What is the injury that saw Kyrgios bow out of the Open?

A torn meniscus is a fairly common injury, even for people who are not elite athletes. But what is it, exactly? And what’s a parameniscal cyst?

When Nick Kyrgios and his long-time physiotherapist, Will Maher, announced the 27-year-old’s withdrawal from the Australian Open, Maher provided some detailed insight into the injury causing the trouble.

“There’s a parameniscal cyst growing in his left meniscus,” Maher told a press conference, “which is the result of a small tear in his lateral meniscus. We used the charity event against Novak [Djokovic] as a gauge to see if he could compete at that highest level. He didn’t pull up great.

“We’ve made the sensible decision to withdraw him.”

A torn meniscus is one of the most common knee injuries, even among non-athletes, but meniscal cysts are rarer. So, what is Kyrgios’s injury, how did he develop a cyst, and how can it be treated?

What is a meniscus, and how does it tear?

The meniscus is a crescent-shaped piece of white, rubbery cartilage that provides cushioning and stability to the knee joint. Each knee has two menisci: the medial meniscus on the inner side of the knee and the lateral meniscus on the outer side, which is the one troubling Kyrgios. They sit around the perimeter of where the femur (thighbone) meets the tibia (shinbone), and act as shock absorbers, distributing weight evenly across the knee joint.

A tear can occur when the soft meniscus gets caught in the contact point between the two bones. Sports physician and former NRL player Nathan Gibbs says the injury is common in sports such as tennis which involve twisting, turning and lateral movements at high speed.

“If the soft meniscus slips into the contact point between the femur and tibia … the bone just rips it apart,” he says. “Anyone who’s doing high-speed agility, jumping, landing, twisting movements, every now and then there will be a risk that the meniscus will just not get out of the way of the contact point, and it gets smashed.”

Once the meniscus is torn, there can be a part of it that is loose and flaps inward and outward.

“That’s a scenario where you can be running around and if it suddenly slips inward between the contact point of the bones you get sharp, excruciating pain which can drop you to the ground sometimes,” Gibbs says. “A torn meniscus invariably makes it very hard to continue playing high-level sport.” Meniscus injuries can happen more frequently with age as the cartilage deteriorates.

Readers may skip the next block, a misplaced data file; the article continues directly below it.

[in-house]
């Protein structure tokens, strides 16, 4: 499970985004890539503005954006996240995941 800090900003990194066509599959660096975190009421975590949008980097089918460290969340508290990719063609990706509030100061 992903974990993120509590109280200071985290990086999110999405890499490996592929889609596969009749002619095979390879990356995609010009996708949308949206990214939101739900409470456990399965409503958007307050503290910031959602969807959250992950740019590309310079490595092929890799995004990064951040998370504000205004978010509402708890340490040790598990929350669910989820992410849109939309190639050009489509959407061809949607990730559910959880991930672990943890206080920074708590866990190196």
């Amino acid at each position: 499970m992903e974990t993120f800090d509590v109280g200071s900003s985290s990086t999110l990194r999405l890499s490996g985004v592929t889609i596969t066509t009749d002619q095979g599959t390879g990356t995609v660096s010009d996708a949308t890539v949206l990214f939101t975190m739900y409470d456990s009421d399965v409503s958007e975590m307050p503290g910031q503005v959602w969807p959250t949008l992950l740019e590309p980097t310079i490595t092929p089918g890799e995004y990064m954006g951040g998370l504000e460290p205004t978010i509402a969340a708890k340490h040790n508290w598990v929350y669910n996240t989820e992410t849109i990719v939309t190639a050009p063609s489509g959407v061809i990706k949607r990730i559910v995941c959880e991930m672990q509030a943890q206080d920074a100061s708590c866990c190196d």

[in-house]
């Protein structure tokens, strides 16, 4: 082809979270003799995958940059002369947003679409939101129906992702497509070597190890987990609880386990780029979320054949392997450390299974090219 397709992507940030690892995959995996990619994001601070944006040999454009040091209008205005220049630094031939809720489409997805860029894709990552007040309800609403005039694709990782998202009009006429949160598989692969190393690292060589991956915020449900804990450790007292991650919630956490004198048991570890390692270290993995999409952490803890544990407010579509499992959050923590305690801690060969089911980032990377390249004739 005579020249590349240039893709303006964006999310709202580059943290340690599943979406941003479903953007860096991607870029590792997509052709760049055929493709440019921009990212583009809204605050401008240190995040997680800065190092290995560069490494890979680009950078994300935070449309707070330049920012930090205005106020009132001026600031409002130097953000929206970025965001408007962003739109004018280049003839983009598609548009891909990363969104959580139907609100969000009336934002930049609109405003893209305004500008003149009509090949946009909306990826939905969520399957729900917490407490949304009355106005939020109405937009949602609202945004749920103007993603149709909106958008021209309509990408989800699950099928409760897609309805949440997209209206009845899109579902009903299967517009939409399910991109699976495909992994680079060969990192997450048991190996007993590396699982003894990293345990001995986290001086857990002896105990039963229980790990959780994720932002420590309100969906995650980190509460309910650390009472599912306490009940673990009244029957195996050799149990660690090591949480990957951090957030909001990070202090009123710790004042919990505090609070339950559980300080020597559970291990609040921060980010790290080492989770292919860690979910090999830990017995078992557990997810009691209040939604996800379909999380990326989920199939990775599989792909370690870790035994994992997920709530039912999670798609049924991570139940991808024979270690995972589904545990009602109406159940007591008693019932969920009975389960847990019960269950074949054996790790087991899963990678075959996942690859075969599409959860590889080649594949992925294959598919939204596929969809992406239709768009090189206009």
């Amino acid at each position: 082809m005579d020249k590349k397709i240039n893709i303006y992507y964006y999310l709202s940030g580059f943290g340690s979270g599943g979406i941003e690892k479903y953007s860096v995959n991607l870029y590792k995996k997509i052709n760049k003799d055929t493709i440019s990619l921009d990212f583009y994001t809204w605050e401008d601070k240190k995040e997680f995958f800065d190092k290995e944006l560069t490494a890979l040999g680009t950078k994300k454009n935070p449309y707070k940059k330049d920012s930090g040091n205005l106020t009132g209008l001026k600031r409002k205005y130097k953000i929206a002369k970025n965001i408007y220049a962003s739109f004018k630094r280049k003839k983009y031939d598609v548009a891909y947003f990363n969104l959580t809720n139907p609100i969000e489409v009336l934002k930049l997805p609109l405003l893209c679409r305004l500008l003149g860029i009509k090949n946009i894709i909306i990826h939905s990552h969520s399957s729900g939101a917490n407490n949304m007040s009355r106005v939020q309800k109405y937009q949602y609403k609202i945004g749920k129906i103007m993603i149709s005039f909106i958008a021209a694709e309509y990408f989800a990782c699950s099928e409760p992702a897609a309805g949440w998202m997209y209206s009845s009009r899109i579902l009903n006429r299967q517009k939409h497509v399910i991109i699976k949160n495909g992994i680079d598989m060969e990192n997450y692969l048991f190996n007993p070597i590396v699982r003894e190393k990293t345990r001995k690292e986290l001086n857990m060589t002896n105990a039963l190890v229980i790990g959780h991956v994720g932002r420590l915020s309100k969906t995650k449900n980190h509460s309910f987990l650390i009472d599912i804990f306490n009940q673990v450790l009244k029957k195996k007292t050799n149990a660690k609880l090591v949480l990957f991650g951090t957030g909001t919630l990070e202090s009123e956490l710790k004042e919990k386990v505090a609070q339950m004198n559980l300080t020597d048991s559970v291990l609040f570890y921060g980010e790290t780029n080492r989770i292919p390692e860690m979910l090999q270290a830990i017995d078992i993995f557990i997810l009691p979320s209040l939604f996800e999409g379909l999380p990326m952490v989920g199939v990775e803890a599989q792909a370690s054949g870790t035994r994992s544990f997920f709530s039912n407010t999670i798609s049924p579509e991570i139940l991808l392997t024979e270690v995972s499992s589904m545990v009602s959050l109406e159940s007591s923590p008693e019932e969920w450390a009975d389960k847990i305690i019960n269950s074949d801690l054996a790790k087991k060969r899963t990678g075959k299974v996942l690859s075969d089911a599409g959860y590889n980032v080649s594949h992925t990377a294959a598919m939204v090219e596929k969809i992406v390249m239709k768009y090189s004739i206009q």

Will Maher and Nick Kyrgios tell the press that Kyrgios will withdraw.Credit:Vince Caligiuri/Tennis Australia

What is a parameniscal cyst then?

A liquid called synovial fluid lubricates the body’s joints including the knee. Orthopaedic surgeon Jonathan Herald, who has treated some of Australia’s best-known athletes, says meniscal tears can act like a “one-way valve”, allowing synovial fluid to escape from inside the knee but not allowing it to flow back in.

This can cause a cyst – a sac containing fluid or semi-solid material – to develop on the outside of the meniscus.

This is what Maher was talking about when he referred to a “parameniscal cyst” in Kyrgios’ knee. He said the issue had become a real problem only in the past fortnight. “These things can exist for some time and be quite happily not a problem,” he said. “It’s when they start to become bigger that they become a problem. That’s what was happening in this situation.”

While meniscal tears are common, cysts are far less common, occurring in only about 5 per cent of cases, says Herald.

A lateral meniscus shown in an altered MRI image.Credit:Getty Images/ Kathleen Adele

How is it treated?

In a bid to recover in time for the Australian Open, Kyrgios had a procedure called fenestration and drainage, where they use a syringe to suck fluid from the cyst. Kyrgios posted to Instagram photos of the fluid that had been pulled from his knee.

“Keep in mind, sucking the fluid out, anti-inflammatory tablets, all these things are temporary relief,” says Herald. “If you return back to the high-level lifestyle that he’s doing – running, jumping, pivoting and high-impact type stuff – that might come back again.”

Kyrgios is expected to have surgery in Canberra on Monday. “He’ll go back to Canberra at the end of the week,” said Maher. “He’ll have an arthroscopic procedure to clean up his lateral meniscus and remove the parameniscal cyst.”

How long is the recovery?

A small keyhole operation such as this typically requires a day procedure, Herald says. Maher says Kyrgios would face a fairly straightforward recovery through February.

“It won’t interrupt his year tremendously,” sais Maher, “despite the fact it’s a great disappointment to withdrawal from the Australian Open home slam. “It’s not a significant injury in the sense that it’s going to be career threatening or anything like that.”

Why did Kyrgios choose to pull out now?

Kyrgios says he made the call to pull out after a practice hit with his doubles partner, Thanasi Kokkinakis, on Monday.

“He pushed me around the court a little bit, and that was more of a realistic [indication] of the intensity that was coming.”

Just hours before his shock withdrawal, Maher asked Kyrgios if he thought he could get through seven matches in the next two weeks. Kyrgios said no, and Maher’s response was clear: “Then you’re out.”

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